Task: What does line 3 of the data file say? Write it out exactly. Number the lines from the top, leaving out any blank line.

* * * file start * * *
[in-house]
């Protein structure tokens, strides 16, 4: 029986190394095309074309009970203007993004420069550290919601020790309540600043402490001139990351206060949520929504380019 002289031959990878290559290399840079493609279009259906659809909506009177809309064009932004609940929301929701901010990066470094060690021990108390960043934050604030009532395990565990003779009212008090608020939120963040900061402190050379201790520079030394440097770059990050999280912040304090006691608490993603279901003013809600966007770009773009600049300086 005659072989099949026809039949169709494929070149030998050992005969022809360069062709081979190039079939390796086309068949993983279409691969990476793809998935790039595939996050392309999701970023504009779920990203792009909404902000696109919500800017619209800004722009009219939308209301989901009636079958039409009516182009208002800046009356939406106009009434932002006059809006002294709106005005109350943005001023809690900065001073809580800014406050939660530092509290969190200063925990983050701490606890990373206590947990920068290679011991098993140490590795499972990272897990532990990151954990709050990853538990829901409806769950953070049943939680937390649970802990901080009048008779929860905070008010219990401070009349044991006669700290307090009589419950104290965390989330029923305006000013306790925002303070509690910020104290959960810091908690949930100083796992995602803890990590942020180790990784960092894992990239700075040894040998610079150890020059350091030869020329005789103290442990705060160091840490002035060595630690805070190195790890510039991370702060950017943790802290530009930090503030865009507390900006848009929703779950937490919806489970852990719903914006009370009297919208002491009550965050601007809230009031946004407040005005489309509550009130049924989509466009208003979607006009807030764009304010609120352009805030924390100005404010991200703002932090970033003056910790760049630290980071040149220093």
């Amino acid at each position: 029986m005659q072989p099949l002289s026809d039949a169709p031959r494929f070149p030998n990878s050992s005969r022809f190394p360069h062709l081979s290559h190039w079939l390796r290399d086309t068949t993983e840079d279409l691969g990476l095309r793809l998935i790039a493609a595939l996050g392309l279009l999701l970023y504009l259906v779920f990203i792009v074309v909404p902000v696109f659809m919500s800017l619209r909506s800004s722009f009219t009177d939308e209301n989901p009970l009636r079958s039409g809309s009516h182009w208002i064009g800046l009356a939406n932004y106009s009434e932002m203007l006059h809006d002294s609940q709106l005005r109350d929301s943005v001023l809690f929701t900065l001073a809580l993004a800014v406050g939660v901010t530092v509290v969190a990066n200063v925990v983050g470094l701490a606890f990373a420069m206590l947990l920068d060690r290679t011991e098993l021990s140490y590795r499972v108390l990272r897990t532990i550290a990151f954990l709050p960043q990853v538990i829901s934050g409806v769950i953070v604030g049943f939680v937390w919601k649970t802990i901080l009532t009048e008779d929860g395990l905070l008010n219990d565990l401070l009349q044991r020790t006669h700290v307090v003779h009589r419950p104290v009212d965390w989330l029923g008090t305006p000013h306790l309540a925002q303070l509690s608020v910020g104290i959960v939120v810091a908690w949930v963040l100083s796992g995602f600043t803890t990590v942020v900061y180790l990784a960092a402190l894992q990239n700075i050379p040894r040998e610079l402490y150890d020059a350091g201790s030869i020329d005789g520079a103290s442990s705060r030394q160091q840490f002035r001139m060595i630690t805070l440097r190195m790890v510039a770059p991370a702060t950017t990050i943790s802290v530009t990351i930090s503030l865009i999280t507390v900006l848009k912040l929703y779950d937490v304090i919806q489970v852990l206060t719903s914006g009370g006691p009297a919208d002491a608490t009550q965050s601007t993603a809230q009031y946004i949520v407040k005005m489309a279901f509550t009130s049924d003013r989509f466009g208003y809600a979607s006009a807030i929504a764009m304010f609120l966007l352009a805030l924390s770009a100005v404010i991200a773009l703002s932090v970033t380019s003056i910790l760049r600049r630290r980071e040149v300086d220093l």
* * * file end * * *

């Amino acid at each position: 029986m005659q072989p099949l002289s026809d039949a169709p031959r494929f070149p030998n990878s050992s005969r022809f190394p360069h062709l081979s290559h190039w079939l390796r290399d086309t068949t993983e840079d279409l691969g990476l095309r793809l998935i790039a493609a595939l996050g392309l279009l999701l970023y504009l259906v779920f990203i792009v074309v909404p902000v696109f659809m919500s800017l619209r909506s800004s722009f009219t009177d939308e209301n989901p009970l009636r079958s039409g809309s009516h182009w208002i064009g800046l009356a939406n932004y106009s009434e932002m203007l006059h809006d002294s609940q709106l005005r109350d929301s943005v001023l809690f929701t900065l001073a809580l993004a800014v406050g939660v901010t530092v509290v969190a990066n200063v925990v983050g470094l701490a606890f990373a420069m206590l947990l920068d060690r290679t011991e098993l021990s140490y590795r499972v108390l990272r897990t532990i550290a990151f954990l709050p960043q990853v538990i829901s934050g409806v769950i953070v604030g049943f939680v937390w919601k649970t802990i901080l009532t009048e008779d929860g395990l905070l008010n219990d565990l401070l009349q044991r020790t006669h700290v307090v003779h009589r419950p104290v009212d965390w989330l029923g008090t305006p000013h306790l309540a925002q303070l509690s608020v910020g104290i959960v939120v810091a908690w949930v963040l100083s796992g995602f600043t803890t990590v942020v900061y180790l990784a960092a402190l894992q990239n700075i050379p040894r040998e610079l402490y150890d020059a350091g201790s030869i020329d005789g520079a103290s442990s705060r030394q160091q840490f002035r001139m060595i630690t805070l440097r190195m790890v510039a770059p991370a702060t950017t990050i943790s802290v530009t990351i930090s503030l865009i999280t507390v900006l848009k912040l929703y779950d937490v304090i919806q489970v852990l206060t719903s914006g009370g006691p009297a919208d002491a608490t009550q965050s601007t993603a809230q009031y946004i949520v407040k005005m489309a279901f509550t009130s049924d003013r989509f466009g208003y809600a979607s006009a807030i929504a764009m304010f609120l966007l352009a805030l924390s770009a100005v404010i991200a773009l703002s932090v970033t380019s003056i910790l760049r600049r630290r980071e040149v300086d220093l």